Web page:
US opens new battlefront in Indo-Pacific - GulfToday

US opens new battlefront in Indo-Pacific


Joe Biden. File

The Australia-United Kingdom-United States (AUKUS) has emerged as the new security alliance with the United Kingdom and United States to equip Australia with nuclear submarines. Though US President Joe Biden, British Prime Minister Boris Johnson and Australian Prime Minister Scott Morrison have not named China, it is implied that the Americans want to build a new battlefront in South China Sea.

The Chinese have predictably responded to the development by warning that the new formation will give rise to an arms race and destabilise the region. Coming as it does on the heels of the American withdrawal from Afghanistan last month, it seems that it is a psychologically compensatory act for the American ego. It is also the view of President Biden that America’s national and security interests are more at stake in the Indo-Pacific than in Central or West Asia.

America perceives China as the chief adversary, both on the ideological and military front. The irony lies in the fact that the United States as well as Australia are connected to China in an intricate manner in terms of the economy. Australian companies, despite irritants, look to China for business opportunities, and America is unable to resist the lure of Chinese goods.

With its growing economic clout, it was inevitable that China would flex its muscle in the South China Sea, and this translates into military belligerency. Taiwan remains the bone of contention with Beijing claiming that it is part of the One China policy. It is a moot point whether Beijing would resort to military action to take control of Taiwan and whether the Americans would be ready to go to war with China over Taiwan. Right now, the China-Taiwan relations are thriving on the economic front with prosperous Taiwan investing in China. For Taiwan, China is a lucrative market. However fragile and even precarious, both China and Taiwan would want to maintain the status quo. The Americans standing up for the independence of Taiwan then becomes a mere pretense. It is necessary to remember that from 1949, when the communist took control of mainland China, to 1972 when Richard Nixon made the historic trip to China, it was Taiwan which was the permanent member of the United Nations Security Council (UNSC), and it was counted as part of the Powerful Five (P5) along with the United States, United Kingdom, Soviet Union (now Russia) and France. Ever since its displacement in 1972, Taiwan has hung on as it were on the edge.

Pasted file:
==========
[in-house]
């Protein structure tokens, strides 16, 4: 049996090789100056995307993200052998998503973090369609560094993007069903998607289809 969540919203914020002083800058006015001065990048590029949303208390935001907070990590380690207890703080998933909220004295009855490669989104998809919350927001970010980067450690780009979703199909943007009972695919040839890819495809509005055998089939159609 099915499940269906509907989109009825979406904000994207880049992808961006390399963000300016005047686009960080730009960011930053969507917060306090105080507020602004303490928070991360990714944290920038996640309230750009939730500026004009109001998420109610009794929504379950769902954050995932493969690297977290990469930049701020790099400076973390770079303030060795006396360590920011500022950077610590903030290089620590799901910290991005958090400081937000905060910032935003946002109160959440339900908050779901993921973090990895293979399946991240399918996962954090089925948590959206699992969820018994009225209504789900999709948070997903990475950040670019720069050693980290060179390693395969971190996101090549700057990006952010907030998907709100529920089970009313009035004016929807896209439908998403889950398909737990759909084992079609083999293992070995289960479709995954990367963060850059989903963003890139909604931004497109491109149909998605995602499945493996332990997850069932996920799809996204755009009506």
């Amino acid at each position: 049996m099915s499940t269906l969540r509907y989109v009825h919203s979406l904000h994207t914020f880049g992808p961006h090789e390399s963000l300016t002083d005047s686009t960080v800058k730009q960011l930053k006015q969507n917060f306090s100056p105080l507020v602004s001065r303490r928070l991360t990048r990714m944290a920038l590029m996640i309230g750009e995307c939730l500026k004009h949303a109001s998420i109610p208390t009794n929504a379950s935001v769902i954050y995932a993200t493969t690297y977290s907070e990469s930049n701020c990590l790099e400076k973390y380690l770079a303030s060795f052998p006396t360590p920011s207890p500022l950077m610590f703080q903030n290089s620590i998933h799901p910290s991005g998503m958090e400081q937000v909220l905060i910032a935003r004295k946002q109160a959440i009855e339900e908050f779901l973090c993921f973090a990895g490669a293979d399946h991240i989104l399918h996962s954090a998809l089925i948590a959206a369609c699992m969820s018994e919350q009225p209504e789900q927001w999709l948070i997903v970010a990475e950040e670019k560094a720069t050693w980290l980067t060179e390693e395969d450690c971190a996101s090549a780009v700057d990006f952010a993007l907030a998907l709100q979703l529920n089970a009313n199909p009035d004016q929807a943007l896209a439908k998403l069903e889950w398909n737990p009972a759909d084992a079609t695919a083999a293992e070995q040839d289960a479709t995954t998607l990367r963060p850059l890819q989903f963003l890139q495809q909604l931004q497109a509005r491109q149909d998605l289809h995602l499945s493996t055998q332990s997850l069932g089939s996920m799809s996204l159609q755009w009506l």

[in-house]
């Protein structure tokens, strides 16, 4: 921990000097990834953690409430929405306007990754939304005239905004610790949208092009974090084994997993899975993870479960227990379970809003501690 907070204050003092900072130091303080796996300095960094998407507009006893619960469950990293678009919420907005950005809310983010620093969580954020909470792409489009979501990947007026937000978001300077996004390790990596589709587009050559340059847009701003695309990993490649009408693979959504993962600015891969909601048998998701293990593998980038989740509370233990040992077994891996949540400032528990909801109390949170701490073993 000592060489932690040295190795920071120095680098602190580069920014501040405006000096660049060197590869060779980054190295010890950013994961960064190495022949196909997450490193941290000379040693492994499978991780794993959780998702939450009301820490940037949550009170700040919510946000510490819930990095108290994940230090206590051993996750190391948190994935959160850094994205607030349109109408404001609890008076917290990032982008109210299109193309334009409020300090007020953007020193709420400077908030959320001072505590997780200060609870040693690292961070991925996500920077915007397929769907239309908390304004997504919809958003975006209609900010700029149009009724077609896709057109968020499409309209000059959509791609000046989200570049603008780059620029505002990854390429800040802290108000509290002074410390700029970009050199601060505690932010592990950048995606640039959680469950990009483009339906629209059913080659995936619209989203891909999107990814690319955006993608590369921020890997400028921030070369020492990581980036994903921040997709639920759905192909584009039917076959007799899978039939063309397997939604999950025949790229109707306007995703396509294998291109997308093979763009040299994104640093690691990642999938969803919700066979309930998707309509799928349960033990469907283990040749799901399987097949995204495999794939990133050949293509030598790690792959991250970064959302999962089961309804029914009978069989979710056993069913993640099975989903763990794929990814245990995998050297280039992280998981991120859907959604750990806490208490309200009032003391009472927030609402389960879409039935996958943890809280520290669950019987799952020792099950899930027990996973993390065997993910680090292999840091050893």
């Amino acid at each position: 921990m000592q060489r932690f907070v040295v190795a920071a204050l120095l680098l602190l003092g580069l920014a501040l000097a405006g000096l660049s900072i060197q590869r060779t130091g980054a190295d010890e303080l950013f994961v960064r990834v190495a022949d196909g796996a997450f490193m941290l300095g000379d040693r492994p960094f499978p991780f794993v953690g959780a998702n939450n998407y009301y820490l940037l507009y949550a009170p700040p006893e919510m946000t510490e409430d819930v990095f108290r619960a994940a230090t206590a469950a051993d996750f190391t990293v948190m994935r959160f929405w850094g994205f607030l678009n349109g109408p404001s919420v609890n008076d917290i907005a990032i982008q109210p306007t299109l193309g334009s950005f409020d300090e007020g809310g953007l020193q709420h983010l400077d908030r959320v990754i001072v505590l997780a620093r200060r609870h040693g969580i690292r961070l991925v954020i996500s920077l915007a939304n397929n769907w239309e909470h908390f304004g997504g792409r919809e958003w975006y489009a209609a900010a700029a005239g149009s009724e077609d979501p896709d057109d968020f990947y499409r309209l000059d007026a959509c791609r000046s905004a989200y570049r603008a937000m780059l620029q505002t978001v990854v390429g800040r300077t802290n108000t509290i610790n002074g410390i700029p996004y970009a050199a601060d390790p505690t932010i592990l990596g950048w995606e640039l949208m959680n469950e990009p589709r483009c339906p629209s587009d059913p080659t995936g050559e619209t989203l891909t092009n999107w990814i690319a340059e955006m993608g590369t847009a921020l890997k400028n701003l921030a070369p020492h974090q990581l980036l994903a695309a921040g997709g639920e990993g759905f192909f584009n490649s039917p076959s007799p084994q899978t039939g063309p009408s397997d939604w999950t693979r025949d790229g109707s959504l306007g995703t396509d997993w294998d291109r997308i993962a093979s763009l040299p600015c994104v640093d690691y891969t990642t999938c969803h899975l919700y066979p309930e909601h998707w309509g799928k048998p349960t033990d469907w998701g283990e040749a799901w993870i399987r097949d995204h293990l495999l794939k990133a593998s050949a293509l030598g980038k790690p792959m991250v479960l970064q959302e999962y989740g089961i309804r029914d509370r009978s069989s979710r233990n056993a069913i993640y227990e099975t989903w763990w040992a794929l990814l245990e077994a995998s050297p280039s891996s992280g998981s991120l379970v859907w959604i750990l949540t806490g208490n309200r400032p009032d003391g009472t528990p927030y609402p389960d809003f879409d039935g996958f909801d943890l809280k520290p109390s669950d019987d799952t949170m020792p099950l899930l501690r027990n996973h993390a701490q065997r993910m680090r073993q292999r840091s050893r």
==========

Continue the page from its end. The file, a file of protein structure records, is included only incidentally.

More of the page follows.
International experts have been referring to the New Cold War between the United States and China, more than a quarter century later after the old Cold War between the United States and the Soviet Union had ended with the collapse of the Soviet Union. Whatever may be fluctuations in the power tussle between America and China, it is quite unlikely that communism would collapse in China the way it did in Russia.

China has embraced the capitalism and market economy nearly 45 years ago, and it has emerged as a powerful economy in the global market. Soviet Union was a military power to reckon with, it was never an economic power that China is today. There is also the fact that America’s economic clout is relatively diminishing. This makes the power tussle between the Big Two, China and America, a different kind of contest.

There will be no clear winners or losers. Through its Belt Road Initiative (BRI), China is spreading its influence in the same way that America did through economic aid in the 1950s and 1960s. It seems that America is forever on the look out for rivals, if not enemies, though President Biden has declared American distaste for forever wars.

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